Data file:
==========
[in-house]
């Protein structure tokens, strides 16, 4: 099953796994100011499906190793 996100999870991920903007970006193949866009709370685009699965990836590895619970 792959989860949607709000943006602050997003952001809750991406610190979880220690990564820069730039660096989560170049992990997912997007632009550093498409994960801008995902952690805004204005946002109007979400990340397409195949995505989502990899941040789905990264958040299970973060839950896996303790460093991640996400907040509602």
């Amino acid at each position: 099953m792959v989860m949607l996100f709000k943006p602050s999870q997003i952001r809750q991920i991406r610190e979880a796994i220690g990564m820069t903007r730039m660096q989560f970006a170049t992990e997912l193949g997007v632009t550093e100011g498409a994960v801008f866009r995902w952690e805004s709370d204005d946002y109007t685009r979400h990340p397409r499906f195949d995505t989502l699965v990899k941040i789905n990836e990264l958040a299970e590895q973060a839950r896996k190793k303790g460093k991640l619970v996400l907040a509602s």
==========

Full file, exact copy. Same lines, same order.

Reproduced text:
[in-house]
């Protein structure tokens, strides 16, 4: 099953796994100011499906190793 996100999870991920903007970006193949866009709370685009699965990836590895619970 792959989860949607709000943006602050997003952001809750991406610190979880220690990564820069730039660096989560170049992990997912997007632009550093498409994960801008995902952690805004204005946002109007979400990340397409195949995505989502990899941040789905990264958040299970973060839950896996303790460093991640996400907040509602």
């Amino acid at each position: 099953m792959v989860m949607l996100f709000k943006p602050s999870q997003i952001r809750q991920i991406r610190e979880a796994i220690g990564m820069t903007r730039m660096q989560f970006a170049t992990e997912l193949g997007v632009t550093e100011g498409a994960v801008f866009r995902w952690e805004s709370d204005d946002y109007t685009r979400h990340p397409r499906f195949d995505t989502l699965v990899k941040i789905n990836e990264l958040a299970e590895q973060a839950r896996k190793k303790g460093k991640l619970v996400l907040a509602s």